Keeping Evil Squirrels Out of Your Tomatoes and Other Fruits
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Squirrel-Proof Caged Feeder
Q. I use four-foot high, 16-foot long cattle panels to create a huge tomato trellis, tying the vines to the panels as they grow up and then tossing them over to the other side when they reach the top. It provides strong support; and perhaps makes it too easy for Mr. Squirrel to pick the best tomatoes. Any ideas? Would it be wrong to hide in the garage and shoot squirrels?
---"MJ" in Hampton, Virginia
A. Well, it is considered an organic solution as long as you don't use lead shot…
...but it's probably illegal unless you're way out in the boonies; and even then, you'd have to be a darn good shot—those Evil Squirrels are small, fast-moving targets. Anyway, this situation is especially unfortunate, as it sounds like MJ has come up with a really neat system. 'Cattle panels' are big rectangular sections of very strong metal fencing, and I can see how you'd be able to provide great support and airflow to your tomatoes by coaxing the plants up one side and then just letting them sprawl down the other.
The first thing I'll suggest is the old reliable motion activated sprinkler. ("The Scarecrow" continues to be my favorite brand for its ease of use and range of controls.) Aim it at the tomatoes and see if the constant hits with cold water are enough of an annoyance to keep the Evil Squirrels away. If not, I'd suggest sacrificing the first run of fruits this season by saturating every early tomato with a strong solution of deer repellant.
Now you wouldn't want to eat those tomatoes; they're purely sacrificial. But if you really soak them with repellant, there's a good chance the squirrels won't come back for more. Then the tomatoes that follow will be all yours. You might even be able to wash and peel some of the skunked ones and use them to make sauce. (Add a LOT of basil and garlic!)
(Gardens Alive website extra: Our show's editor, Affable Al Banks, insists I also mention a tip I came up with during a phone call on the show—getting a box of old red glass Christmas tree balls and hanging them on the plants early in the season. "That person's tomatoes are terrible", mouths the unhappy tree rat.)
If those tactics don't work, she's going to have to change her method and grow inside the cylindrical tomato cages I recommend building. (See this article for details.) But she should use welded wire fencing; it's much easier to bend than those panels (which are designed not to bend) and the mesh on most fencing is small enough to exclude the Terrorist Tree Rats. Make lids for the cages from the same fencing and attach them with twist ties. That'll keep the vermin out and still provide human access to the fruits.
(I hate to see those cattle panels go to waste. Maybe she can try to use them to grow a vining crop like pole beans, and hope that the Evil Squirrels don't ravage them as well.)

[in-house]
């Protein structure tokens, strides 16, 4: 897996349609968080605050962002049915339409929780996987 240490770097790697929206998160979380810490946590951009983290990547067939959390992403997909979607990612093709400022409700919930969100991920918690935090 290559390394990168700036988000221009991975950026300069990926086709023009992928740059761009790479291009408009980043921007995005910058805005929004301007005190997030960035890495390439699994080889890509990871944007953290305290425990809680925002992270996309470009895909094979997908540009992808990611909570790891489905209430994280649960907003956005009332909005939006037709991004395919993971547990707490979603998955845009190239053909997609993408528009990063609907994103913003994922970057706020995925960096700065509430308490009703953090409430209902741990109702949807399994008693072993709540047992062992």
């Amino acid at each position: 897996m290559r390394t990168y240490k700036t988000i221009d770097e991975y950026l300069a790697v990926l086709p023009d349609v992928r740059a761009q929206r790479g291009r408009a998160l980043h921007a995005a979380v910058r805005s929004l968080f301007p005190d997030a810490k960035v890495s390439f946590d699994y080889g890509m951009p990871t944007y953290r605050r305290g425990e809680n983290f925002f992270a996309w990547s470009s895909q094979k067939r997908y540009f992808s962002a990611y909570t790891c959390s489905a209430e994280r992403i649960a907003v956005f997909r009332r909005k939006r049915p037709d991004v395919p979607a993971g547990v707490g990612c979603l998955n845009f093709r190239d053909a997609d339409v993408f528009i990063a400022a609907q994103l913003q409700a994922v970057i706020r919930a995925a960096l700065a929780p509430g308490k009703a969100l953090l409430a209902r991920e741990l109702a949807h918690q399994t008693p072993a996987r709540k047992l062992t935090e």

Q. We never get any apples from the tree in our yard; the squirrels pick it clean before the apples are anywhere near ripe. I'd like to plant other fruit trees, but I see no point if the squirrels will be the only ones to benefit. Is there any way to keep them from eating everything?
---Kimm in West Philadelphia
A. Urban squirrels are the worst! The Corner Boys of the vermin world! They're just as destructive as the rural ones, but with a mean atty-tood to boot.
Now; this problem makes me think about my peach trees. I do lose a few fruits to something that leaves big teeth marks on the left-behind unripe ones every season or so, but not a lot—and where I live, the culprit could just as well be possums or raccoons.
One reason I may not suffer bigger losses is that I spray my trees with "Surround", a very fine clay preparation, several times over the course of a season to protect the fruits from insects and disease. It turns the entire tree a silvery white, but washes off easily when the fruits are ripe, and it may well make them unappetizing before that.
And it's not any kind of added expense. Everybody has to do something to protect their tree fruits from insect pests and disease, and I've found clay sprays to do the job really well—perhaps with the added benefit of deterring the long-tailed Servants of Satan.
And when I told my show's producer, Amiable Alexis Landis, about this she asked a great question: "Could you add something like a deer repellant to the clay spray?"
Now that's a thought! Deer repellant, garlic oil, hot pepper; they're all harmless. But I'd want to do a Martha Stewart and 'test it on a small area first' to make sure it didn't interfere with the protective function of the clay—because as Kimmy may be lucky enough to find out someday, the further along we get in the season, the more things come out to attack fruits, especially apples and peaches; and I have found the clay spray to be highly protective.
(And I must add that a good harvest is more than worth the effort it takes to achieve it. Homegrown tomatoes are wonderful, but homegrown peaches are an unparalleled taste triumph!)
Q. Now we'll finish up with a listener suggestion. Patricia in Greenbelt, Maryland writes: "My neighbor saves the hair when he grooms his cats and puts it around his yard. He thinks it keeps the squirrels away. What do you think?"
A. I can't see how some hair on the ground is going to keep Evil Squirrels out of a fruit tree, but I think it has great potential to prevent damage down low—like when they dig up containers or ravage a bed of tulip bulbs. Some Dutch growers recommend 'mulching' freshly planted beds with dog hair to keep squirrels away, and cat hair should work just as well. And all hair—cat, dog and human—is rich in Nitrogen, so it feeds the soil as it breaks down. It's also a highly effective slug control; the slugs get all tangled up in it.
(You may think that's gross; but it's not as gross as slug slime on your lettuce!)